The smell coming off the county's new trash plan has certainly drawn a lot of buzzing flies, but it's my contention that a lot of them were late to the party.
As I've written before, I don't have a problem with the intent of the trash plan, which is presumably to clean up the environment and streamline trash service. I do have a problem with doing it by eliminating competition, and I made my case for that in this space back in December.
Quite a few folks, however, have waited until the past few days or weeks to get upset and voice their opinion over the plan. As Commissioner Mike Beaudreau pointed out at Tuesday night's meeting, the time for that has passed. (The time is ripe, however, for getting upset over the allegedly illegal fees being charged by companies that lost the bid, but that's a different subject.)
No, what I'm talking about here is the late backlash to the plan itself and claims that no one knew about it. As Beaudreau said, there were ample opportunities to complain.
"Nooooooo!" you're screaming at me. "This was rammed down our throats," you're saying.
· In December 2005 - nearly three years ago - the Daily Post reported that Gwinnett Clean & Beautiful Director Connie Wiggins had asked the county commission to study overhauling the waste disposal system. In that story, Wiggins made the first comments about reducing the number of haulers and trucks, and Commissioner Lorraine Green mentioned the idea of making trash pickup mandatory for all residents.
· In 2006 and 2007, Gwinnett Clean & Beautiful surveyed residents online about the proposed overhaul. Additionally, information was sent to 225,000 households in their water bills. By May, only 2,500 had responded.
· In March 2007, five public forums were held to solicit opinion over the trash plan. In the Post's story previewing the meetings, Wiggins said nothing had been finalized and no changes would be made until 2009.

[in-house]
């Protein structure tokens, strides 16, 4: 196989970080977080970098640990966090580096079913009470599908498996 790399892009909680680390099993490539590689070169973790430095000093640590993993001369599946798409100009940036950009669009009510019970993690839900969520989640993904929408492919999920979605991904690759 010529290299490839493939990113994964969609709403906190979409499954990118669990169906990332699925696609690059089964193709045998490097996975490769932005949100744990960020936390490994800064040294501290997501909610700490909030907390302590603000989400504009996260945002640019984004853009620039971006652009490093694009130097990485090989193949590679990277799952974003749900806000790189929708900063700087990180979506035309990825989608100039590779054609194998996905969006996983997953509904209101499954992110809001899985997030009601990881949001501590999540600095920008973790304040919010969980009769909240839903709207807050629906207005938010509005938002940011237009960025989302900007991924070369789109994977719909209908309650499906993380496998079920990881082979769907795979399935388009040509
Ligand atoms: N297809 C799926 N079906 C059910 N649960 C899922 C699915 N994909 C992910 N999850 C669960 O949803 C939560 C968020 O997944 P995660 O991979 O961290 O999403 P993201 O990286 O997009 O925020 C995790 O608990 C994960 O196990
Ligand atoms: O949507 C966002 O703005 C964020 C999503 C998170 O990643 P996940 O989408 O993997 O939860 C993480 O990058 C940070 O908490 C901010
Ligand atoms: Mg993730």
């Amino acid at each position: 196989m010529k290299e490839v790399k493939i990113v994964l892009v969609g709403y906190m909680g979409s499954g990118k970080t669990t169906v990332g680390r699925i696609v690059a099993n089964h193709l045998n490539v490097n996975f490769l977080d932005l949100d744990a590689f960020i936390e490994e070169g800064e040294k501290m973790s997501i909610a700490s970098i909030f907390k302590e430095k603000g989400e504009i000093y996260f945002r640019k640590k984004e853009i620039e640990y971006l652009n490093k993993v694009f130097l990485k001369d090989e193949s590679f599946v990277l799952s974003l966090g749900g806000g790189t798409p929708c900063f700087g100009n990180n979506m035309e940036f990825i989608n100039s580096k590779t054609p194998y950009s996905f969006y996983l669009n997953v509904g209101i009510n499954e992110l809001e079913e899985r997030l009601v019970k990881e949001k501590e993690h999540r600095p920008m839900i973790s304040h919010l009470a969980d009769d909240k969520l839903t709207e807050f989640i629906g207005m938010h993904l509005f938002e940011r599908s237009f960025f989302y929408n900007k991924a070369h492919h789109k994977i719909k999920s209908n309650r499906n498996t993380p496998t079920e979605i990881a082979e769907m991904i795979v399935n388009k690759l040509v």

· On March 15, 2007, the first public forum was held. Fifteen people showed up.
· Of the five forums that month, only 125 people attended.
· In June 2007, a 45-day online survey ended. About 2,800 people, representing about 1 percent of the affected households, responded.
· On Dec. 10, the county held a public hearing on the trash plan. This meeting was a little better attended, with about 100 people showing up, including representatives of trash haulers and many residents who opposed the plan, though supporters attended as well. Here, I will admit, was an example of timing that was awfully convenient for the plan's supporters, because the commission recommended the plan unanimously the very next day.
· The plan was vetted by the Atlanta Regional Commission and the Georgia Department of Community Affairs at the start of this year.
· The county commission unanimously approved the plan in April. It will take effect in January.
According to Wiggins' column in the Post earlier this month, about 5,000 people gave their opinion during the years the plan was under consideration.
Five thousand. In a county of 700,000.
If you hate the plan and you've been saying so for a year or two, well, then you've got a right to be upset, but at least you can comfort yourself by knowing you tried.
But if you hate the plan and you just found out about it, well, there's a phrase to describe folks like you.
Asleep at the wheel.
E-mail Nate McCullough at firstname.lastname@example.org. His column appears on Fridays.